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Venezuela votes today in what may be the beginning of the end


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Jazz Shaw

July 30 2017


As you read this, the last of Venezuela’s citizens to vote on the Constituent Assembly are making their way to the polls. (They close at 6 pm eastern time.) This could be viewed as a critical moment in the country’s history if it weren’t so obvious how badly it’s going to turn out. The country’s tyrannical president, Nicolas Maduro, was out before dawn to cast his own vote.




To give you an idea of precisely how fair and democratic this vote is going to be, Maduro already announced that all protests in the streets during the voting are illegal and anyone caught participating in any such protest will get ten years in prison. (Which, in Venezuela these days, is pretty much the same as a death sentence.)

Also, the members of this new “constituent assembly” which will replace the democratically elected legislature, are being picked from a slate of candidates who were all selected by the Maduro regime. (The opposition party did not support and does not recognize this election.) Some of the expected winners and new “legislators” include Maduro’s wife, as well as former Foreign Minister Delcy Rodriguez and former Vice President Diosdado Cabello.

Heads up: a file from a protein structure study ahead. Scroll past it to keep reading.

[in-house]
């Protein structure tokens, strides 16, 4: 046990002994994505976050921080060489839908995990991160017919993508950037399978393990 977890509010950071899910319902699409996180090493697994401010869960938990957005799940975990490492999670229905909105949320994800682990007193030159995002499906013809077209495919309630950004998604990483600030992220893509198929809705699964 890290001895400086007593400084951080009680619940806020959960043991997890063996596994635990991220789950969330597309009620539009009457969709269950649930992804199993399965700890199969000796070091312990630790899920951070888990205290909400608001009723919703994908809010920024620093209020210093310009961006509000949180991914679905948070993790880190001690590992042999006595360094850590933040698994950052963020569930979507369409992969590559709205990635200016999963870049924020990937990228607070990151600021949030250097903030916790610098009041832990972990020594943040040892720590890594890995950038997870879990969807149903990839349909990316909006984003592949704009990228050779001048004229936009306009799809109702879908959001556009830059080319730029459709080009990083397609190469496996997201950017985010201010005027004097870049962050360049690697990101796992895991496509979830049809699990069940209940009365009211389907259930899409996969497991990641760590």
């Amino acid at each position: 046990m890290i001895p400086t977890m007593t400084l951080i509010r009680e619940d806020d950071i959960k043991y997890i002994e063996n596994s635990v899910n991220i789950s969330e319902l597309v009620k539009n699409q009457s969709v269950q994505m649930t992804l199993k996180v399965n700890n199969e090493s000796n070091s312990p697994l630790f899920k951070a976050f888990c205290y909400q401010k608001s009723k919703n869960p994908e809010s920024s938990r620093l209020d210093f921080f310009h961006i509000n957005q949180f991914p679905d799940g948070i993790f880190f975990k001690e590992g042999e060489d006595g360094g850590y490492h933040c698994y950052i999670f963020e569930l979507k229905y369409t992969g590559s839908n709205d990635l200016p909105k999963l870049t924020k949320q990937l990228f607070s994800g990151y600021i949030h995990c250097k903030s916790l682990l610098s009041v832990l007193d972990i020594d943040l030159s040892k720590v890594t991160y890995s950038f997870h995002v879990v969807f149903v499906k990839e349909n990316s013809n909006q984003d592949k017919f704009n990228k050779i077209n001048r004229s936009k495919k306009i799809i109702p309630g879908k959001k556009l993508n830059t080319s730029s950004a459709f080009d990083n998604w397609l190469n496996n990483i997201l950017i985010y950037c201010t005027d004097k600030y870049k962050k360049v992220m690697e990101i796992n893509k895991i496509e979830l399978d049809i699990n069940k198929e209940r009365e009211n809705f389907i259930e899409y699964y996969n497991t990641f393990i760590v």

When the dust settle from this farce there will be essentially nothing left of the constitutional structure Venezuela once had (such as it was), having essentially been replaced by a single party, socialist – or at that point more correctly communist – authoritarian state. The remaining question is whether or not the protesters will continue their efforts in the face of violent, well armed government militias and eventually cast Maduro out. If not, this may indeed be looked back at as the day when Venezuela became the new Cuba.

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Venezuela key opposition leaders seized after poll



Two Venezuelan opposition leaders, Leopoldo López and Antonio Ledezma, have been re-arrested, relatives of the pair say.

They were under house arrest after accusations of inciting violence during anti-government protests in 2014.

The two have been taken to Ramo Verde military jail, family members say.

The move comes just two days after a controversial vote for a constitutional assembly saw violence on the streets, with at least 10 people killed.



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